We set up West Midlands Regional Polo-shirts, WM logos and broadened the annual regional awards event – including a great new trophy for Pub of the Year.
Seeing more to do at a national level I decided not to ‘put up or shut up’ so standing to join the National Executive this year became my natural step. I now support 213 CAMRA branches and 194,000 members.
3. What have been your guiding principles in your CAMRA roles?
Teamwork and sociability, but even though we are all volunteers work with
PRIDE, PACE, PASSION AND PROFESSIONALISM.
4. What have been CAMRA’s recent successes?
CAMRA is a campaign at its core. From local branches fighting to save pubs from closure to national ‘Lobby Days’ on the steps of parliament we work to keep pubs open and beer affordable.
CAMRA continues to be concerned about the number of pub closures, which is currently 14 pubs a week.
CAMRA has successfully persuaded the Government of 2014 to introduce the Pubs Code and Adjudicator in England to govern the relationship between large pub-owning companies and licensees. Between 20016 and 2018 our English members nominated 2,000 pubs as ‘Assets as Community Value’ with local councils strengthening the protection for pubs. As a result a law was passed to require developers to seek planning permission before demolishing or converting a pub. We’ve also successfully campaigned for a reduction in beer duty and business rates resulting in a freeze in beer duty in 2017 and 2018 as well as a new business rate relief package for pubs in 2018.
5. What needs doing to keep quality cask ale in our pubs?
CAMRA continues to be concerned about the number of pub closures, which is currently 14 pubs a week. CAMRA has launched its ‘Save Our Pubs’ campaign which has three main asks – to cut beer duty, reduce business rates and to ensure that the Pubs Code and Adjudicator is working effectively for tenants. We believe that a combination of these three issues is leading to pub closures and making the price of a pint unaffordable for many, driving beer sales out of pubs and towards supermarkets for home consumption.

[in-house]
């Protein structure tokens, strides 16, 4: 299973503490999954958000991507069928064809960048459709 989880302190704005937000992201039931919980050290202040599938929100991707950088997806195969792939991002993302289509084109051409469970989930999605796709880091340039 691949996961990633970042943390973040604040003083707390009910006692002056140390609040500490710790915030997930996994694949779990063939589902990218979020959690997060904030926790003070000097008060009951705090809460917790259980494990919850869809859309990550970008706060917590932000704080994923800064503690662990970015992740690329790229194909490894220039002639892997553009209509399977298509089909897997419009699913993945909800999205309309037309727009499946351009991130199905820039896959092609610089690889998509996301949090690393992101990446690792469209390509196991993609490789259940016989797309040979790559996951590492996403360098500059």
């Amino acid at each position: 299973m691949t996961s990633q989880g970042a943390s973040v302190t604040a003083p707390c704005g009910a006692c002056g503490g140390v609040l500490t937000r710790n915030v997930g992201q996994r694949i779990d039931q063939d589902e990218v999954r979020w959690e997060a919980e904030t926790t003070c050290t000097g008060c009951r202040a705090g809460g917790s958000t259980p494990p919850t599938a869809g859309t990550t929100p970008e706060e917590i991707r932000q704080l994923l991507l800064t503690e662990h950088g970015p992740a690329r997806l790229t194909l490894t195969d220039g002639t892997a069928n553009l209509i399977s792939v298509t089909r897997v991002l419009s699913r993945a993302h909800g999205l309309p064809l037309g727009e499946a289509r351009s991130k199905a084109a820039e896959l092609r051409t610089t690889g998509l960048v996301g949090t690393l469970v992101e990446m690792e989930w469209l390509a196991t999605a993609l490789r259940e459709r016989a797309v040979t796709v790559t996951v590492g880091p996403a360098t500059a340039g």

We have encouraged drinkers back into pubs with actions such as our ‘Summer of the Pub’ campaign.
6. Can you tell us about the new CAMRA members’ voucher scheme?
The new scheme gives members more from their membership. Replacing the tradition of just Wetherspoon vouchers the new system which gives 50p off a pint at 1,500 pubs across the country, still including Wetherspoons, but also includes others such as Stonegate Pub Company, S.A. Brains, Castle Rock Brewery and Amber Taverns. It is complemented by the CAMRA Discount Scheme, which covers 3,500 independent pubs across the country with them each offering their own level of discount to card carrying members. Our aim is to make pub-going more affordable for our members, and in turn, better support the pub trade by driving footfall.
7. What are your favourite brews?
Walsall’s Highgate Dark Mild got me into real ale (a beer I still miss). I go for Sarah Hughes’s Dark Ruby Mild and Titanic’s Plum Porter and also particularly enjoy Kinver Brewery’s Half Centurion and Beowulf’s Dragon Smoke Stout, the richness of Fuller’s Bengal Lancer IPA and as a contrast the refreshing Oakham Citra, but my new favourite may well be the next exciting new beer that I try …